Wage Theft: A Moral Crisis in Our Communities

One Monday in 2011, four men, standing at a corner in West Palm Beach, were picked up for work by a subcontractor. He promised them $300 each if they worked for a week. He drove them each day to the worksite in Tequesta, about 45 minutes away. They worked eight hours each day, and at the end of the day the subcontractor dropped them off. On Friday, he picked them up as usual. When it turned evening and paycheck time, he went to get them drinks. He never returned. Not only did he not pay them, but he left them stranded in Tequesta, with no idea where they were or how to get home.

Every day, workers in communities across Florida are under paid, or not paid at all, for their labor in industries where there are equal opportunities for injustice. By any standard, wage theft is immoral, bad for the economy, unfair to ethical employers, and devastating to workers who are struggling to make ends meet.

Going to court to recover wages owed can be time-consuming, take too long to receive the money needed to pay for immediate needs such as food and housing and also would require taking time off work, assuming they have another job. There is also the expense of court filing fees and the fear of going to court for the average worker.

SB 862 and HB 609, bills titled "wage protection for employees," would take away the ability of local government to address this issue with no specific solution offered at the state level. This would allow the ongoing denial of basic human rights -- the ability to receive the just fruits for one's labor -- by unscrupulous employers who place profit over principles. While there have been attempts to come to agreement on amendments to the bill language, these have been centered on legal solutions that would burden an already underfunded court system and disadvantage claimants who have no money for court filing fees or legal counsel.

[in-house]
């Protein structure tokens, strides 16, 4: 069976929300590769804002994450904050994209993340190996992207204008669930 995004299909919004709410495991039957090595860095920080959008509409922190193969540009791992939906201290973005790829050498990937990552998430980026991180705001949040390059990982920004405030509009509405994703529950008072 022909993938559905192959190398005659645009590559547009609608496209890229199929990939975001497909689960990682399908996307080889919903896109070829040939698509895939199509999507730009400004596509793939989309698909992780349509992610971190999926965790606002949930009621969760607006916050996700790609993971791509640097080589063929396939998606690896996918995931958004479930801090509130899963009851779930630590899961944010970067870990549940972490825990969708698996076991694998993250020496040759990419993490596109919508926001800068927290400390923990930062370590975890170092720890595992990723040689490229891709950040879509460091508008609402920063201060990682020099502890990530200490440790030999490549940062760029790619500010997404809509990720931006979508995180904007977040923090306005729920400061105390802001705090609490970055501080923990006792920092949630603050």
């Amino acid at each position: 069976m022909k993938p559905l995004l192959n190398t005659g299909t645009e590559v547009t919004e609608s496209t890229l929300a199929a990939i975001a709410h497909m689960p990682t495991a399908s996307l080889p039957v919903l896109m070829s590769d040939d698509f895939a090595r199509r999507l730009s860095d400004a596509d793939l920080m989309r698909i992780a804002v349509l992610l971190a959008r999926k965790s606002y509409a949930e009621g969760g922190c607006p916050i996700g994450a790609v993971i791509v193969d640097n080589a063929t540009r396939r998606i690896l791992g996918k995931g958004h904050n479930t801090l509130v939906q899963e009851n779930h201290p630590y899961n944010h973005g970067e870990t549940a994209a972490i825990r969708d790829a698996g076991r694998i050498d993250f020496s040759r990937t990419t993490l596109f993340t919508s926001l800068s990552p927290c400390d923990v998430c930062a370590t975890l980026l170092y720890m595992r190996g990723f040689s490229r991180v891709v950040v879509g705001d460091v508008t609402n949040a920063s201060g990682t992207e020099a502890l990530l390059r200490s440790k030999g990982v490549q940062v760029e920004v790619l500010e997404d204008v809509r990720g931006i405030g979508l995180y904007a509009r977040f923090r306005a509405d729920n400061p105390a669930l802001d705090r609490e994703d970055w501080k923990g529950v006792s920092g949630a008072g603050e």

This is an enormous problem that needs a workable solution. Because of the diversity and economic differences among the 67 counties, a better first step may be to study what has worked and craft a solution that includes an expeditious, user-friendly, cost-free process that does not simply push these victims into an overloaded court system that would further delay payment of their earned wages. Going to court may be an option but not necessarily the first step. In Miami Dade County, an administrative model has existed since February 2010 which has enabled recovery of wages through conciliation as a first step and if unsuccessful, an administrative hearing which, between the two processes, has resulted in recovery of over $400,000 in back wages.

While different options are being explored, one thing is clear. "The economy" as Pope Benedict XVI says "needs ethics to function correctly; not any ethics whatsoever, but an ethics that is people centered."